As a child, I remember feeling a certain affinity for Raggedy Ann simply because she (sorta) bore my name. I didn’t really have a passionate interest in the doll (frankly, I didn’t love dolls much at all), but I did feel a kinship with my namesake doll.
Fast forward to 2015… I’m all grown up now and I still have an affinity for Raggedy Ann, but for entirely different reasons. As the vaccine storm whips up into a frenzy, I’m reminded that Raggedy Ann was a potent symbol of one of the earliest anti-vaccine movements that holds eery similarities to today.
The Sad Story of Raggedy Ann
Johnny Gruelle was the creator and inventor of Raggedy Ann, a creation intended for the enjoyment of his daughter Marcella. Around the same time he was developing the story and character of Raggedy Ann to prepare for publishing, Marcella was given the smallpox vaccination at school without the consent of her parents. Shockingly, although she developed an infection from the vaccination, they inoculated her several more times. Marcella died a slow and painful death, eventually becoming so weak she could not move her muscles, and so was much like a rag doll in appearance. After her death, Johnny became a staunch supporter of the anti-vaccine movement and Raggedy Ann became a symbol of that movement. You can read more about the Raggedy Ann story here.
At a time when scared and angry parents are calling for compulsory and mandatory vaccinations across the board – no exemptions – it behooves us to remember the hard-won freedoms of earlier generations who had valid concerns about that very practice.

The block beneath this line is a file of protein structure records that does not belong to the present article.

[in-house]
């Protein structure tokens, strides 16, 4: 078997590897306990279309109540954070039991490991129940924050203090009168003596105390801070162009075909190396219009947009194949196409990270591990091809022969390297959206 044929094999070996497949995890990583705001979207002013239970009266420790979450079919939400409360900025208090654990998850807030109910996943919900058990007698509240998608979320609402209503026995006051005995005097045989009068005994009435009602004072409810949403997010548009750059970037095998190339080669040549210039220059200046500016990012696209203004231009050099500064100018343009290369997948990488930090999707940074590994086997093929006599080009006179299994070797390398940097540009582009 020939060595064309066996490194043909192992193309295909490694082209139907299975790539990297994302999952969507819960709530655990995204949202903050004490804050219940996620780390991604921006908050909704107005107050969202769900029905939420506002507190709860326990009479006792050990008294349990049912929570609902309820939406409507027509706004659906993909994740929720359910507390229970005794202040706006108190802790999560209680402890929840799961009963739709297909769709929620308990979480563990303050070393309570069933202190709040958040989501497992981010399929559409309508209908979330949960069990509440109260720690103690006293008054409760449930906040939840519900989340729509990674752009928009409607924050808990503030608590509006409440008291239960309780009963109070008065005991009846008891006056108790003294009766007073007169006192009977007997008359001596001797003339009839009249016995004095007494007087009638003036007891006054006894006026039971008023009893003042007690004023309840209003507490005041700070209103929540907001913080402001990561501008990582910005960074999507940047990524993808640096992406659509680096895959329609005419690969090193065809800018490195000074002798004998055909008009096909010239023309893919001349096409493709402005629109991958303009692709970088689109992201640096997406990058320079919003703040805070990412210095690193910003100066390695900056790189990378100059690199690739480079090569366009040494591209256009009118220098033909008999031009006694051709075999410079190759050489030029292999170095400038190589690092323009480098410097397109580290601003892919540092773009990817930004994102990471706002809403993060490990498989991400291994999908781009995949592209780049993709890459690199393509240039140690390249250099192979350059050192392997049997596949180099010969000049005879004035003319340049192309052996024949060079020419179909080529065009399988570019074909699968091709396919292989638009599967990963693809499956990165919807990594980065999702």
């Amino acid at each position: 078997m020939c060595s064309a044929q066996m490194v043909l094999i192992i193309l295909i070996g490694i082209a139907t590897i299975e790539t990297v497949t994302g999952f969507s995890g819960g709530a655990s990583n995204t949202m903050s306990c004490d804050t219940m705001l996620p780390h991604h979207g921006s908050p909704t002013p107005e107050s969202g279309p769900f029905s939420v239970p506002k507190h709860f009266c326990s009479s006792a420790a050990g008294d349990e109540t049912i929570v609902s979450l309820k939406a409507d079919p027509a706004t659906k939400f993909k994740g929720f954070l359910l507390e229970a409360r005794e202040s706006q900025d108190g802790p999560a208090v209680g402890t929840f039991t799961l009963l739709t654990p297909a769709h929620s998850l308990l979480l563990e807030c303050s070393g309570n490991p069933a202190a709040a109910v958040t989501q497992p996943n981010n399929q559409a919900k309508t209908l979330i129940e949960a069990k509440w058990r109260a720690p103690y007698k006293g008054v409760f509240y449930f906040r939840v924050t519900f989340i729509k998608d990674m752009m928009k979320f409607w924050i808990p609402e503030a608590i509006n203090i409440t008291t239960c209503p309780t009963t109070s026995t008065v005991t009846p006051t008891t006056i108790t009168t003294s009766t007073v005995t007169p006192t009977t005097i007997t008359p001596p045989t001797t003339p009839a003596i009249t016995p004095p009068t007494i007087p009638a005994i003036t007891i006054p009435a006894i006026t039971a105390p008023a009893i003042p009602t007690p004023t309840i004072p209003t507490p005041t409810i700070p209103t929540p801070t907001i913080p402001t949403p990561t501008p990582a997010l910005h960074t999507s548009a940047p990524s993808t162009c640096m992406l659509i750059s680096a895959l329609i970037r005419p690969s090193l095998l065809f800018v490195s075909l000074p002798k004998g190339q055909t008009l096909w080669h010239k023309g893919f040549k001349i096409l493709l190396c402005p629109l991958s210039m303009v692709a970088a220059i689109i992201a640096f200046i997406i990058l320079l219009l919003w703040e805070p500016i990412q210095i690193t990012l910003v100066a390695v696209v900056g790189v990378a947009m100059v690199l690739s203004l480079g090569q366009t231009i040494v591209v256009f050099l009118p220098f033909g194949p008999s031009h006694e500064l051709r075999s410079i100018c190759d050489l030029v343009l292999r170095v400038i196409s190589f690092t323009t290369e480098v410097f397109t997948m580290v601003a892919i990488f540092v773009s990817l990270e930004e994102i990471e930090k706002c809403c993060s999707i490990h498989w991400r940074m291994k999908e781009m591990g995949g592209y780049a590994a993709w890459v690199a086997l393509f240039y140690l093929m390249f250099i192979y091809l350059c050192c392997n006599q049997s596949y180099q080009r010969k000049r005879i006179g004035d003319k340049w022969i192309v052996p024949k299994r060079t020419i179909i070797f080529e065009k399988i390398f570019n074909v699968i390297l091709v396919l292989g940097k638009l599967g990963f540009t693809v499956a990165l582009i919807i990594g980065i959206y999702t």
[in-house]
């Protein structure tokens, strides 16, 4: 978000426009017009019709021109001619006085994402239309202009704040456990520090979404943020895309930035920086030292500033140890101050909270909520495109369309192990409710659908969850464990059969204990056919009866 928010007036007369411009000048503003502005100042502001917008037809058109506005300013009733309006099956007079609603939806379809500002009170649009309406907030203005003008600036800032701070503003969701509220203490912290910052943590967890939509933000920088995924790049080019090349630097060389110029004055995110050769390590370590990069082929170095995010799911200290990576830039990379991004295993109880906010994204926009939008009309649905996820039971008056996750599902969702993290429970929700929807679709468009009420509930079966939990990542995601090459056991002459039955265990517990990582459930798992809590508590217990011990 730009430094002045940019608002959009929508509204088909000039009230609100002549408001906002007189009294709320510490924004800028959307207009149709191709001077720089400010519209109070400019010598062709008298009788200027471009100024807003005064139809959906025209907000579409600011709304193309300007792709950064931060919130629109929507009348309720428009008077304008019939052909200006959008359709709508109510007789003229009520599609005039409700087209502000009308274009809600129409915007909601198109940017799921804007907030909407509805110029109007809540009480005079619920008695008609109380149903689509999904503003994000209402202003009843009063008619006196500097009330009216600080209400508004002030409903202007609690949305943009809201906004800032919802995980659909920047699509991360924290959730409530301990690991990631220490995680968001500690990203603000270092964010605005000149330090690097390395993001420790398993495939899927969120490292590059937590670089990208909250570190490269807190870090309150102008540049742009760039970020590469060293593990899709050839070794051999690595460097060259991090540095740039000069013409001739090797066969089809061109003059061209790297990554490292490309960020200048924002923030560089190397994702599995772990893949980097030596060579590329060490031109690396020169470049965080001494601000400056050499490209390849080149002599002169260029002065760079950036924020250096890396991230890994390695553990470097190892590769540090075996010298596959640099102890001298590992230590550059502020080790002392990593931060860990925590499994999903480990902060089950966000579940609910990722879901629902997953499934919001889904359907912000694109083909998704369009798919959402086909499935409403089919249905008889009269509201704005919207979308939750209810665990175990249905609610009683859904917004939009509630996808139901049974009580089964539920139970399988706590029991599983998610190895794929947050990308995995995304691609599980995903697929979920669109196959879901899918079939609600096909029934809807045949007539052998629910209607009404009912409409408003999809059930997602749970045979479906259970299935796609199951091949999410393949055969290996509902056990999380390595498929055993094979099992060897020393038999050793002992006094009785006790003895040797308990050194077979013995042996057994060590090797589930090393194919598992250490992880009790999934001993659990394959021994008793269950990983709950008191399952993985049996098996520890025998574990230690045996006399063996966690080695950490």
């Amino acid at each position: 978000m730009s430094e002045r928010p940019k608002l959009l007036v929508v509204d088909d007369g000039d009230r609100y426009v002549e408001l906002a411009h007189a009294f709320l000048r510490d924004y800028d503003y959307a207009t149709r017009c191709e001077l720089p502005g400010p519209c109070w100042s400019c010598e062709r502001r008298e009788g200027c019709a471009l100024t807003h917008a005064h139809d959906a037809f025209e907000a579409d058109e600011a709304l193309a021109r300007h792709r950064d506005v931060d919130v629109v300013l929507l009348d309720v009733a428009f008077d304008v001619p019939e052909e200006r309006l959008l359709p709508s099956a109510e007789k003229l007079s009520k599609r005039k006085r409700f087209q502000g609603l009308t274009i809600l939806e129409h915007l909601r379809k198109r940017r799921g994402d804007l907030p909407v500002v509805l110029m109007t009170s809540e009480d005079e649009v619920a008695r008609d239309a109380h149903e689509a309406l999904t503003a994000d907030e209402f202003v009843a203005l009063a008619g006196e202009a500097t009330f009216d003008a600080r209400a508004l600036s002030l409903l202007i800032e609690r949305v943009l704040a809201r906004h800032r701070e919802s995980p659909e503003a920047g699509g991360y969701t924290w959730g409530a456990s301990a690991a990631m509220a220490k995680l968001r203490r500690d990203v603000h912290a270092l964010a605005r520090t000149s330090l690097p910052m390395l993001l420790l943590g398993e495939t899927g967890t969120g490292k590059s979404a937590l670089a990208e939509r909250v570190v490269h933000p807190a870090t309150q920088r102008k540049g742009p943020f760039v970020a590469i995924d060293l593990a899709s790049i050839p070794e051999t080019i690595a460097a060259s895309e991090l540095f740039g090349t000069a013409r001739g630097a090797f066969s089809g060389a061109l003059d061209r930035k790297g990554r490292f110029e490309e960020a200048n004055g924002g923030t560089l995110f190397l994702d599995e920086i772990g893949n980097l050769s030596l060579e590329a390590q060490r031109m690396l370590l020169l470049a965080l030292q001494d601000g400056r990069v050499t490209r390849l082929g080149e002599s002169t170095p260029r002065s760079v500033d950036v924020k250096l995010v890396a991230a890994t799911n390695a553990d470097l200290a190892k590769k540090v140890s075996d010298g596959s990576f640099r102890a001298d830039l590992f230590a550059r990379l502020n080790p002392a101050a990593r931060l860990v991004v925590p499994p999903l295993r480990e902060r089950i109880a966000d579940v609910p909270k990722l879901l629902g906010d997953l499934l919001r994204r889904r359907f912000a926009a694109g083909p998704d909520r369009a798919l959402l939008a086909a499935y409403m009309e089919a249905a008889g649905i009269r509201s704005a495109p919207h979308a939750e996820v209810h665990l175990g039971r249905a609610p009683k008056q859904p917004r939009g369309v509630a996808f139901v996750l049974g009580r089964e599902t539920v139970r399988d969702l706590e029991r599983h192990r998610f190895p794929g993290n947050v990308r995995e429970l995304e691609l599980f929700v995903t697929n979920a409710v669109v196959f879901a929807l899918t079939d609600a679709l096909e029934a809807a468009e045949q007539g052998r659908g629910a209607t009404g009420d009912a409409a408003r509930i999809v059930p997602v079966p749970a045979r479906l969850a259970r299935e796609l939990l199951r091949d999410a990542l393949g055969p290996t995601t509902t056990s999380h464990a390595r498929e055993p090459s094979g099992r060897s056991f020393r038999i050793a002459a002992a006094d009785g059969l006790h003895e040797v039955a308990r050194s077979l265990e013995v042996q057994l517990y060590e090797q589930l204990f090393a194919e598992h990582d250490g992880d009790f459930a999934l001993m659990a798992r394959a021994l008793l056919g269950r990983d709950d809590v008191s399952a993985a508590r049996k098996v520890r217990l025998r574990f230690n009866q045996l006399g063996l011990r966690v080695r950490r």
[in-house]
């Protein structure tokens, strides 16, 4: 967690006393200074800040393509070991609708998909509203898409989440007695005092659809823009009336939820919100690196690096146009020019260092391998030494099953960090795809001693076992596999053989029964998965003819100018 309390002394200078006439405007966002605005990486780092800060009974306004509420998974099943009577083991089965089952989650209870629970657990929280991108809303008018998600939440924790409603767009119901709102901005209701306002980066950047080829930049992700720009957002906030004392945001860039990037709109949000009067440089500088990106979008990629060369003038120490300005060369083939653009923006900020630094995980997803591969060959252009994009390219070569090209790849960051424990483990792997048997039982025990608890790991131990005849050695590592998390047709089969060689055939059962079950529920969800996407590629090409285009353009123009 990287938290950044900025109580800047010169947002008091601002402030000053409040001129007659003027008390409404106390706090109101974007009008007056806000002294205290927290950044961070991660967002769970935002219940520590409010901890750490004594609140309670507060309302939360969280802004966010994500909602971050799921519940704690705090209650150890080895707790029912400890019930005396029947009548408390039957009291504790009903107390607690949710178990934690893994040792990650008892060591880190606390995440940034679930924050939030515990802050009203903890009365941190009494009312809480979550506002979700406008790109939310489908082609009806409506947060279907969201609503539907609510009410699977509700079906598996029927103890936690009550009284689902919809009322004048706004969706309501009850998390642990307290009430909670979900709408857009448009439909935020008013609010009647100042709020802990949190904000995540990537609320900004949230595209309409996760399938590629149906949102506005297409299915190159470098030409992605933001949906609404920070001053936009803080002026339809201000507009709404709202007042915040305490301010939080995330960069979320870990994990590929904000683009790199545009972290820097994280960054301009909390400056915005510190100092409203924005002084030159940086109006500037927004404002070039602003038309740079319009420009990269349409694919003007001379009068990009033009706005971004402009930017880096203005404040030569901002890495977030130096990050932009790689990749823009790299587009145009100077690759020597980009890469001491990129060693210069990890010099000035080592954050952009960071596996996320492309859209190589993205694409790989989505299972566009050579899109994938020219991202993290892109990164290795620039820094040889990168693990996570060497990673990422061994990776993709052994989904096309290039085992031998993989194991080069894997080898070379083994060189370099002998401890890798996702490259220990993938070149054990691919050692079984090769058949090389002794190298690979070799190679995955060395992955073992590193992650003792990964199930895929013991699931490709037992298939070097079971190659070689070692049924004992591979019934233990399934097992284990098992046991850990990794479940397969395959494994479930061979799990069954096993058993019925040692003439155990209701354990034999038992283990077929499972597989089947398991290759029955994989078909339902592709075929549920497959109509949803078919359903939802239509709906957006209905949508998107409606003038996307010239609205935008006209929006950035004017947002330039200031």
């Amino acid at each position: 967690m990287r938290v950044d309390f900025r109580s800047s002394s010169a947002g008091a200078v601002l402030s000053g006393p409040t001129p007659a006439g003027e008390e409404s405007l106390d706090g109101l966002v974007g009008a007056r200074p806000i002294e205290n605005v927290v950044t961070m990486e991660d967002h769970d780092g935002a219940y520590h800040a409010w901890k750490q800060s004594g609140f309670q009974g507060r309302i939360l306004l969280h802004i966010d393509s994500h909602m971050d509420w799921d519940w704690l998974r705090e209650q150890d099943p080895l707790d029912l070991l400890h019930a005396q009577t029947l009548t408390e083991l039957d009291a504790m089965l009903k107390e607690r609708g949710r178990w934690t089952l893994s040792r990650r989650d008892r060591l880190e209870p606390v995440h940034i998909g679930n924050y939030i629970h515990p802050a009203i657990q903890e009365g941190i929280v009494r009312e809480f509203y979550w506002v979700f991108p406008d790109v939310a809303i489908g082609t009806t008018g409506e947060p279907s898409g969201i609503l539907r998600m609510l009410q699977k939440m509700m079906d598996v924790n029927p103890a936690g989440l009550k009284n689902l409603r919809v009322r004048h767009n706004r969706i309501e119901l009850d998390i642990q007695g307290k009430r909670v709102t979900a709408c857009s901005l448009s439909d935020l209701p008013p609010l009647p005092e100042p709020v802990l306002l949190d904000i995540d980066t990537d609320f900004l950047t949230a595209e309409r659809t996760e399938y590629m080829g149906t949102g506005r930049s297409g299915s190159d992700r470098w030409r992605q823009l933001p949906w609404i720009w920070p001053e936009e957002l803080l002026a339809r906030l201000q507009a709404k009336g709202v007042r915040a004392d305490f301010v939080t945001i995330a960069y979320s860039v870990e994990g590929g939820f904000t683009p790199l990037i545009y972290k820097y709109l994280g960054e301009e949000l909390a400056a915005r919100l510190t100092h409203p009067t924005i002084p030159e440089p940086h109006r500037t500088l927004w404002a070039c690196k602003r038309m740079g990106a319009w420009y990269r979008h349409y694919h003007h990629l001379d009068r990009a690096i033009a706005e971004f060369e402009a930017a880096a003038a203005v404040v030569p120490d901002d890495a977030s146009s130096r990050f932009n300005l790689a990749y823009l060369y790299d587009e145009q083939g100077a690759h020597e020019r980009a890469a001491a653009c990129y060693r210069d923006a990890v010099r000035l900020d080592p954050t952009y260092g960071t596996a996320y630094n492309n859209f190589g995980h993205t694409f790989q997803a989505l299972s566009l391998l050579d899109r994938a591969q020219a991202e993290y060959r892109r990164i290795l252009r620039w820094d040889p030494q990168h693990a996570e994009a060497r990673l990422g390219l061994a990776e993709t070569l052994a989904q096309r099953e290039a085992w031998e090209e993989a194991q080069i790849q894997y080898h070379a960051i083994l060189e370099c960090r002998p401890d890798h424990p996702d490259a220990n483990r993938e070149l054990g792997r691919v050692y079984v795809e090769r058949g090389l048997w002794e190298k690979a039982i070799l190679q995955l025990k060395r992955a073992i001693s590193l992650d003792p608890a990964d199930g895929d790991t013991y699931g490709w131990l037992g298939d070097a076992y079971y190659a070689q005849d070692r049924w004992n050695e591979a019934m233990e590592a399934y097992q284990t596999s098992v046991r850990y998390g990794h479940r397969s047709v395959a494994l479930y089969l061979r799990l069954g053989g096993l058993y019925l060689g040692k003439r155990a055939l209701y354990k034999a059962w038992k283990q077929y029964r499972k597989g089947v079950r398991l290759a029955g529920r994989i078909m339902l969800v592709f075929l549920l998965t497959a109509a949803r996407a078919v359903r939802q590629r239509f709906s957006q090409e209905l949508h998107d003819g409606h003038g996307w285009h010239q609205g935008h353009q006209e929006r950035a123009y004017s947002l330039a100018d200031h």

A Picture Worth a Thousand Words
I know many of us who have questions about vaccines have been feeling rather attacked lately in social media and mommy wars. The insults, the threats, the anger, and the hate are bullets that, while they may not change our course, certainly leave wounds behind. Many of my fellow vaccine-questioners have expressed to me that they are tired of dealing with the onslaught, tired of debating, tired of the hatred directed at them. Most of them have come to the conclusion that they’d rather not get into these heated debates – not with people they love, and not with strangers online – and so have resigned themselves to silence.
I’m torn myself because I am also heartily tired of the debate, and I’m tired of the vitriol. It’s exhausting to be constantly defending myself and trying to educate folks on the very real dangers of vaccination. But I feel like the heat of the battle means that it’s almost over, and if we don’t keep pressing on, we’ll lose. We’ll lose the right to make medical decisions for ourselves and our children, and that’s a slippery slope I don’t want to take a ride on.
So. I have an idea. Let’s all take up the symbol of previous generations who fought the very same battle and faced the same foes. Johnny Gruelle fought with ink and paper, let’s fight on social media. But you don’t have to say a thing! All you need to do is replace your profile pic on all your social media accounts with a picture of Raggedy Ann. It’s a seemingly innocuous image that won’t get in people’s faces and it won’t anger anyone. But it will represent what you stand for and it will remind you of your historic right to fight for that stand.
And if enough of us do it, then we’ll have a sea of Raggedy Ann profile pictures all across Facebook, across Twitter, across Instagram. Folks will see all those Raggedy Anns and will start wondering. And when they do, you can point them to the history of Raggedy Ann by posting a simple link. You don’t have to say a word. Let Raggedy Ann speak for you.
Are you in? Let’s do this thing!
Raggedy Ann Social Media Storm
- Download a free graphic of Raggedy Ann.
- Upload it as your profile picture to Facebook, Twitter, Instagram… wherever you are on social media.
- If anybody asks you why, direct them to this link that explains the story of Raggedy Ann.